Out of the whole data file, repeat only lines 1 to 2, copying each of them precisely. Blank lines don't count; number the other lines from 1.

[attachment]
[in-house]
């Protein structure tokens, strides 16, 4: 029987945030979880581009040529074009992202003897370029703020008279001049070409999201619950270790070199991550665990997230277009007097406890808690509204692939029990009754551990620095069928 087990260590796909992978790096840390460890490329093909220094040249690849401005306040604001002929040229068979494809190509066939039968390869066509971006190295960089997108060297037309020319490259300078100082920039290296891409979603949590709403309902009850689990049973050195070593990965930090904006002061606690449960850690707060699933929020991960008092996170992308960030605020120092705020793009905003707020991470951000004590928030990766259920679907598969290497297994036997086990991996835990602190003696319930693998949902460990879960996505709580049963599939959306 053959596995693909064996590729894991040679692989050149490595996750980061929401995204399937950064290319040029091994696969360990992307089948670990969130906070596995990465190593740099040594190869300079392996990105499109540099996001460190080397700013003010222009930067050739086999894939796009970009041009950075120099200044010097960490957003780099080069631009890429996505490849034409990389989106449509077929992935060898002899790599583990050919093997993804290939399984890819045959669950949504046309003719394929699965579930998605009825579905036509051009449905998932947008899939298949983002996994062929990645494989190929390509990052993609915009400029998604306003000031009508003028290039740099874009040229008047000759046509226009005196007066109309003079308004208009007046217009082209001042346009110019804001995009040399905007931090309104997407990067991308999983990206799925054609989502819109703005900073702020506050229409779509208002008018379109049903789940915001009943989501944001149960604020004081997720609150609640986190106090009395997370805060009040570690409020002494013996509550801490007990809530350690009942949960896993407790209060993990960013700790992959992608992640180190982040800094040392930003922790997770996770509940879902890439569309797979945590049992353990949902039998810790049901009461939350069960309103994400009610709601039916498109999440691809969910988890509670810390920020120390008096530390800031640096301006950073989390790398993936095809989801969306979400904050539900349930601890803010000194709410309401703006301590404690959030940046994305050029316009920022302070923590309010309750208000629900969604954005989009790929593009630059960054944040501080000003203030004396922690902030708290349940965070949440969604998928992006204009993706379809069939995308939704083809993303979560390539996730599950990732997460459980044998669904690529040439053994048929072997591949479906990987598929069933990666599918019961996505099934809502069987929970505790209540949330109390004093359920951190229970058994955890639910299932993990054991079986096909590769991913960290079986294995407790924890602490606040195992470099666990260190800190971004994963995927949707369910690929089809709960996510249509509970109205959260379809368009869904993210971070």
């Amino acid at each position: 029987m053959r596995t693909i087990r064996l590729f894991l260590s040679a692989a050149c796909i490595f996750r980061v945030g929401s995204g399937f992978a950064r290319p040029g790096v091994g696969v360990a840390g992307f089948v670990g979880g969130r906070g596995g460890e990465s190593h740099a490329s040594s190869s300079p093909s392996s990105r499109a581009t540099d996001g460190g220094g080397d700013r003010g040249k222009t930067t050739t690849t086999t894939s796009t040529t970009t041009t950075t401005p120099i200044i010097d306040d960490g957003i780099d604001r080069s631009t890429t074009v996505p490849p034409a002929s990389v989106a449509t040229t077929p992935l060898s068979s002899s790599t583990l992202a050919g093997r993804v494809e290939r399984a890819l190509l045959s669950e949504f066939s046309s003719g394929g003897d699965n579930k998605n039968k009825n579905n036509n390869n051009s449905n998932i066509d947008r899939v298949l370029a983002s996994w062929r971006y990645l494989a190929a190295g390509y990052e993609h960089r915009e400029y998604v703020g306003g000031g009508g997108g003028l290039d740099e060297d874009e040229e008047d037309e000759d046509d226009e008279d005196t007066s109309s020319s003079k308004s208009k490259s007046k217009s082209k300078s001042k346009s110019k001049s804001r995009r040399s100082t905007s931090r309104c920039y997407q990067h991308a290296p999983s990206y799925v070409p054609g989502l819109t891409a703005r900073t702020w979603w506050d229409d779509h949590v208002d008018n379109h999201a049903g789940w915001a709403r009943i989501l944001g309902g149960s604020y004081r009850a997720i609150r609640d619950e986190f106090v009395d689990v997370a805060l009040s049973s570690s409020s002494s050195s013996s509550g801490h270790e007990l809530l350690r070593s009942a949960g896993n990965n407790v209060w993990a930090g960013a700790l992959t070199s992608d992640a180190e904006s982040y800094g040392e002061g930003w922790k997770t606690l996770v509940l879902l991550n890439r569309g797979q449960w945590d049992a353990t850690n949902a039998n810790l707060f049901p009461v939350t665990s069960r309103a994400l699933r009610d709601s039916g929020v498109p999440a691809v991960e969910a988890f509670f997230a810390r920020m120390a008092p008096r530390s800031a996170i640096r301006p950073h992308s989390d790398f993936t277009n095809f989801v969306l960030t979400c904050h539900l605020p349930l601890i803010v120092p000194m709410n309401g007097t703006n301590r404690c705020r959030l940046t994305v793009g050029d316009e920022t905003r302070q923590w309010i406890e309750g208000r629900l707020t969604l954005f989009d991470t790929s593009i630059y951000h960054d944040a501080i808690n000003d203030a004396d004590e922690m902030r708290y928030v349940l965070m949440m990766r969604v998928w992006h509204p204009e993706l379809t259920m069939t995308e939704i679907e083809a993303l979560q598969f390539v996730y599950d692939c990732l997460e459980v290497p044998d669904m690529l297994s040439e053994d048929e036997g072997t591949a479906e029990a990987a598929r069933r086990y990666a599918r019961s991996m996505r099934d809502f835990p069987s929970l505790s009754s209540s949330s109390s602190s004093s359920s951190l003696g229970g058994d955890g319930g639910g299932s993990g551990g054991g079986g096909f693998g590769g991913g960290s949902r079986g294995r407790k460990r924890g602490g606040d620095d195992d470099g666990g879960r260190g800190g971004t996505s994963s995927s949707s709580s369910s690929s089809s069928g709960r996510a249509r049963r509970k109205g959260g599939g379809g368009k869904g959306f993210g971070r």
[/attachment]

[in-house]
């Protein structure tokens, strides 16, 4: 029987945030979880581009040529074009992202003897370029703020008279001049070409999201619950270790070199991550665990997230277009007097406890808690509204692939029990009754551990620095069928 087990260590796909992978790096840390460890490329093909220094040249690849401005306040604001002929040229068979494809190509066939039968390869066509971006190295960089997108060297037309020319490259300078100082920039290296891409979603949590709403309902009850689990049973050195070593990965930090904006002061606690449960850690707060699933929020991960008092996170992308960030605020120092705020793009905003707020991470951000004590928030990766259920679907598969290497297994036997086990991996835990602190003696319930693998949902460990879960996505709580049963599939959306 053959596995693909064996590729894991040679692989050149490595996750980061929401995204399937950064290319040029091994696969360990992307089948670990969130906070596995990465190593740099040594190869300079392996990105499109540099996001460190080397700013003010222009930067050739086999894939796009970009041009950075120099200044010097960490957003780099080069631009890429996505490849034409990389989106449509077929992935060898002899790599583990050919093997993804290939399984890819045959669950949504046309003719394929699965579930998605009825579905036509051009449905998932947008899939298949983002996994062929990645494989190929390509990052993609915009400029998604306003000031009508003028290039740099874009040229008047000759046509226009005196007066109309003079308004208009007046217009082209001042346009110019804001995009040399905007931090309104997407990067991308999983990206799925054609989502819109703005900073702020506050229409779509208002008018379109049903789940915001009943989501944001149960604020004081997720609150609640986190106090009395997370805060009040570690409020002494013996509550801490007990809530350690009942949960896993407790209060993990960013700790992959992608992640180190982040800094040392930003922790997770996770509940879902890439569309797979945590049992353990949902039998810790049901009461939350069960309103994400009610709601039916498109999440691809969910988890509670810390920020120390008096530390800031640096301006950073989390790398993936095809989801969306979400904050539900349930601890803010000194709410309401703006301590404690959030940046994305050029316009920022302070923590309010309750208000629900969604954005989009790929593009630059960054944040501080000003203030004396922690902030708290349940965070949440969604998928992006204009993706379809069939995308939704083809993303979560390539996730599950990732997460459980044998669904690529040439053994048929072997591949479906990987598929069933990666599918019961996505099934809502069987929970505790209540949330109390004093359920951190229970058994955890639910299932993990054991079986096909590769991913960290079986294995407790924890602490606040195992470099666990260190800190971004994963995927949707369910690929089809709960996510249509509970109205959260379809368009869904993210971070």